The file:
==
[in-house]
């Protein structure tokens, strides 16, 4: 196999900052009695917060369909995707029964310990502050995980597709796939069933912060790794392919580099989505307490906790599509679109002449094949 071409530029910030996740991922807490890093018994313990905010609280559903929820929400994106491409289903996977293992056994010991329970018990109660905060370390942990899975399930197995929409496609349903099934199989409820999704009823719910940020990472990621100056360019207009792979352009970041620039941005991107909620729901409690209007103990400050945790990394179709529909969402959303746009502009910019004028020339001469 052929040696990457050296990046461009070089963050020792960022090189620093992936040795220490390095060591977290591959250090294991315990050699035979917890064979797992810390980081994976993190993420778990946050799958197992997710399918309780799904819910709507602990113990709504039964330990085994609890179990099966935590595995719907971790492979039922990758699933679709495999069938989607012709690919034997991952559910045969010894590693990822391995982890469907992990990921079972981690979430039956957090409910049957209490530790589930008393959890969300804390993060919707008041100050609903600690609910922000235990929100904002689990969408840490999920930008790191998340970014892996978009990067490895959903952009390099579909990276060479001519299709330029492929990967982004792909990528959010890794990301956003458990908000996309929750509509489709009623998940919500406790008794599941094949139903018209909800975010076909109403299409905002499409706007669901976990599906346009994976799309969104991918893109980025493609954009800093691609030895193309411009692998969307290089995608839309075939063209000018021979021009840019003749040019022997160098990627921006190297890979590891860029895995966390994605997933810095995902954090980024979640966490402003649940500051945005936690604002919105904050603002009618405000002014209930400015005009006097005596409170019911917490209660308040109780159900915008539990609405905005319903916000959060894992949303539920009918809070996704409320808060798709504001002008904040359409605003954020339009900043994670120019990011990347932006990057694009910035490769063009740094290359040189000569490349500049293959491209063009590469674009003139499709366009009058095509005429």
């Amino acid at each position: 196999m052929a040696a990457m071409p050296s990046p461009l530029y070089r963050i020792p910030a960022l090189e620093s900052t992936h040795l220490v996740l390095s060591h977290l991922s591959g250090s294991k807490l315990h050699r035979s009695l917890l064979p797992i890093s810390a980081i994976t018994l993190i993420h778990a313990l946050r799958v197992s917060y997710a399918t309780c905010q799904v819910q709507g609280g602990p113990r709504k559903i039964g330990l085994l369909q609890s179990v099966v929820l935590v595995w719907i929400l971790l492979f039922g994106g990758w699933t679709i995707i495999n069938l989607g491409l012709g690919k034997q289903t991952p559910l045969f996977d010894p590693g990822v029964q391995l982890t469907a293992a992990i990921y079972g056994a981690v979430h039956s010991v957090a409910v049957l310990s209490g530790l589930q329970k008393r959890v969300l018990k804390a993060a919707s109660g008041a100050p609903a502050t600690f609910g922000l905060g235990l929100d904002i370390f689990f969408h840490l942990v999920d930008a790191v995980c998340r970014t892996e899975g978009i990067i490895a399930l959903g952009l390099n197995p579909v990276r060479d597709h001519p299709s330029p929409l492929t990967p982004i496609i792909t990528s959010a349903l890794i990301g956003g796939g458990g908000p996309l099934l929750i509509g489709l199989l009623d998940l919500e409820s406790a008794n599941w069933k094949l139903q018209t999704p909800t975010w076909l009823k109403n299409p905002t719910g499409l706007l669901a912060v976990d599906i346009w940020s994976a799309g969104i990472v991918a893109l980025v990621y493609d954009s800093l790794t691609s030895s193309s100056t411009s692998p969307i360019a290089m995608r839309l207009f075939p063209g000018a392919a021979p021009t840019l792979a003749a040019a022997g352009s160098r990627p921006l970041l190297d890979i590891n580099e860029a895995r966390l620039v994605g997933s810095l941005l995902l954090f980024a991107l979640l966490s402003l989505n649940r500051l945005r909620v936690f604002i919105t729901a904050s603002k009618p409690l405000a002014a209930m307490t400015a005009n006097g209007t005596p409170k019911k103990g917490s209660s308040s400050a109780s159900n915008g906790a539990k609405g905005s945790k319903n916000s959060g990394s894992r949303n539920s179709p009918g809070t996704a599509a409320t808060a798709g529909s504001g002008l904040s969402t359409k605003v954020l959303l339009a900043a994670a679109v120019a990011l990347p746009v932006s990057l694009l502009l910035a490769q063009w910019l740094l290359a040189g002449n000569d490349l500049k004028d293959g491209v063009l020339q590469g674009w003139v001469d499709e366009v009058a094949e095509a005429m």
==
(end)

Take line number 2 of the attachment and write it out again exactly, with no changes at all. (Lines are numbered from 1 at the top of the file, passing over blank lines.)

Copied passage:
């Protein structure tokens, strides 16, 4: 196999900052009695917060369909995707029964310990502050995980597709796939069933912060790794392919580099989505307490906790599509679109002449094949 071409530029910030996740991922807490890093018994313990905010609280559903929820929400994106491409289903996977293992056994010991329970018990109660905060370390942990899975399930197995929409496609349903099934199989409820999704009823719910940020990472990621100056360019207009792979352009970041620039941005991107909620729901409690209007103990400050945790990394179709529909969402959303746009502009910019004028020339001469 052929040696990457050296990046461009070089963050020792960022090189620093992936040795220490390095060591977290591959250090294991315990050699035979917890064979797992810390980081994976993190993420778990946050799958197992997710399918309780799904819910709507602990113990709504039964330990085994609890179990099966935590595995719907971790492979039922990758699933679709495999069938989607012709690919034997991952559910045969010894590693990822391995982890469907992990990921079972981690979430039956957090409910049957209490530790589930008393959890969300804390993060919707008041100050609903600690609910922000235990929100904002689990969408840490999920930008790191998340970014892996978009990067490895959903952009390099579909990276060479001519299709330029492929990967982004792909990528959010890794990301956003458990908000996309929750509509489709009623998940919500406790008794599941094949139903018209909800975010076909109403299409905002499409706007669901976990599906346009994976799309969104991918893109980025493609954009800093691609030895193309411009692998969307290089995608839309075939063209000018021979021009840019003749040019022997160098990627921006190297890979590891860029895995966390994605997933810095995902954090980024979640966490402003649940500051945005936690604002919105904050603002009618405000002014209930400015005009006097005596409170019911917490209660308040109780159900915008539990609405905005319903916000959060894992949303539920009918809070996704409320808060798709504001002008904040359409605003954020339009900043994670120019990011990347932006990057694009910035490769063009740094290359040189000569490349500049293959491209063009590469674009003139499709366009009058095509005429």